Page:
Section 2 of the bill would reenact the provisions of section 2 of the act of October 11, 1951 (65 Stat. 406), in order to retain the authority of the Secretary of the Navy and the Secretary of the Treasury to exempt vessels of the Navy and Coast Guard, respectively, from application of regulations pertaining to the number, position, range of visibility, or arc of visibility of navigational lights, whenever the special construction of such vessels makes it impossible to comply with such regulations.

Section 3 of the bill provides for the repeal of the act of October 11, 1951, on the date the regulations authorized to be proclaimed by the present bill become effective. In effect this would repeal the existing International Rules for Preventing Collisions at Sea, 1960, as of that date. References in other laws to the act of October 11, 1951, would be deemed to be references to the new legislation.

Section 4 of the bill sets forth verbatim the International Regulations for Preventing Collisions at Sea, 1960 (annex B to the International Convention of Safety of Life at Sea, 1960).

In summary, the bill proposes approval by the Congress of Internationaf Regulations for Preventing Collisions at Sea which were considered and endorsed by the U.S. delegation to the Fourth International Conference on Safety of Life at Sea, 1960.

The Department believes that the proposed revisions would benefit transportation at sea and accordingly recommends enactment of S. 1459.

The Bureau of the Budget advised there would be no objection to the submission of this report from the standpoint of the administration's program. Sincerely,

LAWRENCE JONES (For Robert E. Giles).

AMERICAN MERCHANT MARINE INST., INC.,

Washington, D.C., June 29, 1963. Senator WARREN G. MAGNUSON, Chairman, Committee on Commerce, U.S. Senate, Washington, D.C.

DEAR SENATOR MAGNUSON: The American Merchant Marine Institute favors enactment of S. 1459, a bill which would establish procedure for bringing into effect the regulations for preventing collisions at sea which were drafted at the International Safety of Life at Sea Conference, London, 1960.

It is essential that there be an orderly procedure for bringing these international rules into effect simultaneously throughout the world at an appropriate time. This will be done when the Intergovernmental Maritime Consultative Organization finds that a sufficient number of countries have ratified the regulations. It is necessary for the President to be given authority to place these regulations into effect for U.S. shipping at the same time as they go into effect for other international shipping." To do otherwise would detract from rather than increase safety.

The Institute participated in the preparatory work preceding the SOLAS 1960 Conference and its representatives participated in the drafting of these regulations at the Conference. We have no reason to believe otherwise thàn that they are as satisfactory a body of regulations as could be obtained at the international level, and the several changes which have been incorporated therein will, in our opinion, increase the safety of life at sea.

We therefore wish to endorse both the new regulations themselves and the procedure established by this proposed legislation for placing them into effect.. We ask that this letter be made a part of the written record of the bill. Very truly yours,

ALVIN SHAPIRO. Senator BARTLETT. The committee understands there is no opposition whatsoever to this bill, S. 1459, which may be unique in the annals of legislative history.

The committee will stand in recess.
(Whereupon, at 12:15 p.m., the committee was recessed.)

(Subsequently a report from the Department of Justice was received supporting enactment of the bill and was made part of the record.)

U.S. DEPARTMENT OF JUSTICE,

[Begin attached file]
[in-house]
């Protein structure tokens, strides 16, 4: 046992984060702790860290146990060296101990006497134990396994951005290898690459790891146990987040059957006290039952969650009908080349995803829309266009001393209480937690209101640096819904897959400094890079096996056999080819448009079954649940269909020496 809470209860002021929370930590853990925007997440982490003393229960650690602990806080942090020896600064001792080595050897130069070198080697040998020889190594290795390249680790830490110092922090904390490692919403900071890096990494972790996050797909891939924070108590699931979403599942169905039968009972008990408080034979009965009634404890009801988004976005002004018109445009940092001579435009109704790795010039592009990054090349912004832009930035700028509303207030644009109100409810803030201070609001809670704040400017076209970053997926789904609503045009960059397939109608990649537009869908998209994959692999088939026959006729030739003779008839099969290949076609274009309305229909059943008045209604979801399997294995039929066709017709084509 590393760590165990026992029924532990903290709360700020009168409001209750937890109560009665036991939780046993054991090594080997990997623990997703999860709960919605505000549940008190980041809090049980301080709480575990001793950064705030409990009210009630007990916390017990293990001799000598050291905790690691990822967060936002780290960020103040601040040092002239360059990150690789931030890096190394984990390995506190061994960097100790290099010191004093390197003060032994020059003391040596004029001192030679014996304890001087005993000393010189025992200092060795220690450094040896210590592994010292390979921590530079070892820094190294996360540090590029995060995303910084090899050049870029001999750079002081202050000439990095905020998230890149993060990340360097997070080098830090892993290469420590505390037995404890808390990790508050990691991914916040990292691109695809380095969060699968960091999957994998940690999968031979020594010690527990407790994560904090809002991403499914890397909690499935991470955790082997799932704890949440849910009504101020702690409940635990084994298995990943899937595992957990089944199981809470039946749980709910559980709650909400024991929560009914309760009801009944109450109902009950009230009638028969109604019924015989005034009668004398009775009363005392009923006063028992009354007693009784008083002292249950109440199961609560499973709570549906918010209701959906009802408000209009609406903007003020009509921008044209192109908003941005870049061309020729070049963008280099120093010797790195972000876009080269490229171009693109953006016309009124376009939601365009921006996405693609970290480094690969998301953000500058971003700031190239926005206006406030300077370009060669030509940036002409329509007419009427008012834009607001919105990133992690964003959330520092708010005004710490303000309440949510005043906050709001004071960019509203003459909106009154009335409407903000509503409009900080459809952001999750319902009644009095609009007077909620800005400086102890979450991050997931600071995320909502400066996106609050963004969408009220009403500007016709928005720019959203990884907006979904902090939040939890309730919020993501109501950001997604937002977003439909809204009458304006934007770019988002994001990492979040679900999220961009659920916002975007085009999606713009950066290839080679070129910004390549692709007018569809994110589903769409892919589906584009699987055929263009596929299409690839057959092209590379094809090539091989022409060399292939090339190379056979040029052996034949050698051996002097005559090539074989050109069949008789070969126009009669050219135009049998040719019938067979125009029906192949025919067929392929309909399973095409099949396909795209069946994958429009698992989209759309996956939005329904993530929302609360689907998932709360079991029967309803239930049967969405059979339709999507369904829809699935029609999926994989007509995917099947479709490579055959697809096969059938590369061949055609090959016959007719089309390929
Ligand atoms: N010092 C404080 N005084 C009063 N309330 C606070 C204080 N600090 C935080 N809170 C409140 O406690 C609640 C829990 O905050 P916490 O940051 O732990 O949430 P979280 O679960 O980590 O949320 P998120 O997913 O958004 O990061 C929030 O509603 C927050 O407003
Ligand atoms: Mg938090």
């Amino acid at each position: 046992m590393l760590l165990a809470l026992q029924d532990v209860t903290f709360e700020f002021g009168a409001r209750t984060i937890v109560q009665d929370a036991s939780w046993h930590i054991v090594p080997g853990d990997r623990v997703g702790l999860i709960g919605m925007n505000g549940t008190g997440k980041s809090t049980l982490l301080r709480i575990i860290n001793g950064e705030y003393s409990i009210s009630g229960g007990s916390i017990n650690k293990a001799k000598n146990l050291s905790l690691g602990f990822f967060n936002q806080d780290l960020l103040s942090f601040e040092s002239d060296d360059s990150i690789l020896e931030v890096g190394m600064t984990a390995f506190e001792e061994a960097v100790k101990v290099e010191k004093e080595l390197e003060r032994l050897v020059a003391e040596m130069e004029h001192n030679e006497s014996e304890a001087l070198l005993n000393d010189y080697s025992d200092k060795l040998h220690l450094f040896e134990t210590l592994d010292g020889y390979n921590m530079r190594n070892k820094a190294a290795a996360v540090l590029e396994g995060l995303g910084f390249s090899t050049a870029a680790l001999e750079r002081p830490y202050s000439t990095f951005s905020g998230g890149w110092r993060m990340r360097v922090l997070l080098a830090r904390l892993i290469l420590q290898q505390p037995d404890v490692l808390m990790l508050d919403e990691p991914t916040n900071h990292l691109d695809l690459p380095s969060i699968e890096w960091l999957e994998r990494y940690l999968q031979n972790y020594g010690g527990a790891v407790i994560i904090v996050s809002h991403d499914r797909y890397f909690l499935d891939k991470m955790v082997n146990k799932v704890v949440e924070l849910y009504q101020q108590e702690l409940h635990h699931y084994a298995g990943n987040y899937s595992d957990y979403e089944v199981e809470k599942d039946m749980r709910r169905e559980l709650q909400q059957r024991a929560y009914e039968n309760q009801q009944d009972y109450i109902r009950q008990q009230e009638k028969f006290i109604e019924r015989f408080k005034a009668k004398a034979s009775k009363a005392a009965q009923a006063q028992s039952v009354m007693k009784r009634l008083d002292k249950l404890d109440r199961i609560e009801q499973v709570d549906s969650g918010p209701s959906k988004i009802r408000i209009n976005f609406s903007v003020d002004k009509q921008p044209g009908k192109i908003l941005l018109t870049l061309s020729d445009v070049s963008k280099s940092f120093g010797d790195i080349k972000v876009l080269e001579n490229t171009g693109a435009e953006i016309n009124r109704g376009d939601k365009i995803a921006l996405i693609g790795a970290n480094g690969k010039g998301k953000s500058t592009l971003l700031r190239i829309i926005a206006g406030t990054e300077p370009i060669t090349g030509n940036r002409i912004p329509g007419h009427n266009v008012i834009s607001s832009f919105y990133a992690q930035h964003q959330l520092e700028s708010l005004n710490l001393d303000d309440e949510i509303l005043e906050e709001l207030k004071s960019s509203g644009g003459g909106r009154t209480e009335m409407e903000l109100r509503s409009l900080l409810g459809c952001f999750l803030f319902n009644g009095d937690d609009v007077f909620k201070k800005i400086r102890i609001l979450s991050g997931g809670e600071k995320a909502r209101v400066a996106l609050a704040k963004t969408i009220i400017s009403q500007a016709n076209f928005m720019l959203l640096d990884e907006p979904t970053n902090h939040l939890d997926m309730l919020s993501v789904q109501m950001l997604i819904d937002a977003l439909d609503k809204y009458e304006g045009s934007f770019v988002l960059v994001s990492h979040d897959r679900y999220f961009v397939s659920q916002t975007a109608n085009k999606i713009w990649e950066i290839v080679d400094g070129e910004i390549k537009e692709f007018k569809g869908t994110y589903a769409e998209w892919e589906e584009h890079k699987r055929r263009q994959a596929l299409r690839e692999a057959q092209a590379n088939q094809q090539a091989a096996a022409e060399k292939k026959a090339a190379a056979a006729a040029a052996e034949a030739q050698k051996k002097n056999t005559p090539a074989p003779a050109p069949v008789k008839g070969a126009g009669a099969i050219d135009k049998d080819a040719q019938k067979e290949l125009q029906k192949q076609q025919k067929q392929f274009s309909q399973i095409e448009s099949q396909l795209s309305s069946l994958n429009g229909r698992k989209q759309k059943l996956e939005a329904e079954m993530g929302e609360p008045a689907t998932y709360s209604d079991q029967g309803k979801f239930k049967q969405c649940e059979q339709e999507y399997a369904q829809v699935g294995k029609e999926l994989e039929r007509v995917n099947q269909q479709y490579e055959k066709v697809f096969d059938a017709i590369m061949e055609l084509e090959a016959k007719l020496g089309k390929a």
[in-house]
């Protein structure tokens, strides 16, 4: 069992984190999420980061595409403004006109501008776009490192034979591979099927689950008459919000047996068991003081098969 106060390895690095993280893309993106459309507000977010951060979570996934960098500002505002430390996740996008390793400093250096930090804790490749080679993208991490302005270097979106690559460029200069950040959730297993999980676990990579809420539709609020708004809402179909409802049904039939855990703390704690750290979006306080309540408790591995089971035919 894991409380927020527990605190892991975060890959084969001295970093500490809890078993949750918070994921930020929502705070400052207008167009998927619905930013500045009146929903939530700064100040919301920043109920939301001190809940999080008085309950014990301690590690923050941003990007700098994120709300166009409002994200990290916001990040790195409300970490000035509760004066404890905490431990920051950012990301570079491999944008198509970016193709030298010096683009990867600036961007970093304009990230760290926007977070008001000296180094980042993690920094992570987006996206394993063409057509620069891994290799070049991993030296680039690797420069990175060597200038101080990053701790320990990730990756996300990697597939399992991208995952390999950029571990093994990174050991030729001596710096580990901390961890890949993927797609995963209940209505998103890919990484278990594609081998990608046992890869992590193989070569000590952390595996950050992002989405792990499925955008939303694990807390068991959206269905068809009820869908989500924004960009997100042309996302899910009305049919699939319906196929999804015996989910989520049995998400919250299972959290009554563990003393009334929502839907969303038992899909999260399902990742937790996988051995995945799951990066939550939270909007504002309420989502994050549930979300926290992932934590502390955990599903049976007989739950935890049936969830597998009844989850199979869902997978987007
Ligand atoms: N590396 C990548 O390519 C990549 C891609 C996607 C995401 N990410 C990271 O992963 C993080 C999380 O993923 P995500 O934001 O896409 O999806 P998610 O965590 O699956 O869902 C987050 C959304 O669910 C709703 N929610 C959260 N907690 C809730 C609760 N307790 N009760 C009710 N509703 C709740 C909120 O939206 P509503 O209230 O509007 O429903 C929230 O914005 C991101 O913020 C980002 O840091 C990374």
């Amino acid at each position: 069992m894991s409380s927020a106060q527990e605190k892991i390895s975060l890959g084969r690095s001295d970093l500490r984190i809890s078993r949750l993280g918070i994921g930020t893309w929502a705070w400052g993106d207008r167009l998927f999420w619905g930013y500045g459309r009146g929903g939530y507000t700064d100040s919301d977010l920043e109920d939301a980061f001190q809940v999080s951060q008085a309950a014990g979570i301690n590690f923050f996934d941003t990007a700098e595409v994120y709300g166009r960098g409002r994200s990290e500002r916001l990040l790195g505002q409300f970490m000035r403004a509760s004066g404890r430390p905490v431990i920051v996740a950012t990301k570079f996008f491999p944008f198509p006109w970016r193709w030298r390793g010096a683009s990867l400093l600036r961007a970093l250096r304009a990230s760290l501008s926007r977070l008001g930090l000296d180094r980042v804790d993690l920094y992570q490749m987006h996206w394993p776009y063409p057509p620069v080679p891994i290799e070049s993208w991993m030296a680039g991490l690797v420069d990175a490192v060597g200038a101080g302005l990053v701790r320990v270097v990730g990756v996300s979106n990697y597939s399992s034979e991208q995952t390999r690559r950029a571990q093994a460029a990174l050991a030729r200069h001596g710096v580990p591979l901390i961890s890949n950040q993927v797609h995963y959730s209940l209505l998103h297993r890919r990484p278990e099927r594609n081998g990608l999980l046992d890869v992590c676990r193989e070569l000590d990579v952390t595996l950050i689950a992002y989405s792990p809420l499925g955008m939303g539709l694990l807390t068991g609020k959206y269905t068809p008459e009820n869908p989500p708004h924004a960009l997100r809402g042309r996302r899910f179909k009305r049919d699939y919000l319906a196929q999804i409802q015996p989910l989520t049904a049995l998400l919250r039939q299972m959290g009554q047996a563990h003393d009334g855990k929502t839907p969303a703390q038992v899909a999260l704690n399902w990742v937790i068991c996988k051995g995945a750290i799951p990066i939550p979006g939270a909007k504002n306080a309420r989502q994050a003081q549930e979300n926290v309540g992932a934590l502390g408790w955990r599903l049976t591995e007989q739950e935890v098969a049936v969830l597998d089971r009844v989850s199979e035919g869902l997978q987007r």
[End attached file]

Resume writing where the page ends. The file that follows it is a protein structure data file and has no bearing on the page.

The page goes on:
OFFICE OF THE DEPUTY ATTORNEY GENERAL,

Washington, D.C., July 22, 1963.
Hon. WARREN G. MAGNUSON,
Chairman, Committee on Commerce,
U.S. Senate, Washington, D.O.

DEAR SENATOR: This is in response to your request for the views of the De partment of Justice on the bill (S. 1459) to authorize the President to proclaim regulations for preventing collisions at sea.

The Department of Justice recommends favorable consideration of the bill. The new international rules governing ships on the high seas were adopted and are being brought into use by the other maritime nations of the world following the London Safety at Sea Convention of 1960. The same procedure was used in adopting the international rules of 1948 which will be replaced by the 1960 rules (33 U.S.C.A. 143, et seq.).

The purpose of the bill is to bring the 1948 rules up to date and in particular to assimilate radar and such electronic improvements into the international rules. Enactment of this bill will help to establish uniform rules for all vessels on the high seas to prevent collision and to aid in maritime safety.

The Bu eau of the Budget has advised that the is no objection to the submission of this report from the standpoint of the administration's program. Sincerely yours,

NICHOLAS DEB. KATZENBACH,

Deputy Attorney General.

COMPTROLLER GENERAL OF THE UNITED STATES,

Washington, May 17, 1963. B-102234. Hon. WARREN G. MAGNUSON, Chairman, Committee on Commerce, U.S. Senate.

DEAR MR. CHAIRMAN: Further reference is made to your letter of May 9, 1963, acknowledged on May 13, requesting the comments of the General Accounting Office concerning S. 1459, 88th Congress, 1st session entitled "A bill to authorize the President to proclaim regulations for preventing collisions at sea."

We have no special information or knowledge as to the desirability of the proposed legislation and, therefore, we make no recommendation with respect to its enactment. Sincerely yours,

JOSEPH CAMPBELL, Comptroller General of the United States.

FEDERAL MARITIME COMMISSION,

OFFICE OF THE CHAIRMAN,

Washington, D.C., May 17, 1963. Hon. WARREN G. MAGNUSON, Chairman, Committee on Commerce, U.S. Senate, Washington, D.C.

DEAR MR. CHAIRMAN: This is in reply to your request of May 9, 1963, for the views of the Federal Maritime Commission with respect to S. 1459, a bill to authorize the President to proclaim regulations for preventing collisions at sea.

Inasmuch as the bill does not affect the responsibilities or jurisdiction of the Commission, we express no views as to its enactment.

The Bureau of the Budget has advised that there would be no objection to the submission of this letter from the standpoint of the administration's program. Sincerely yours,

Thos. E. STAKEM, Chairman. O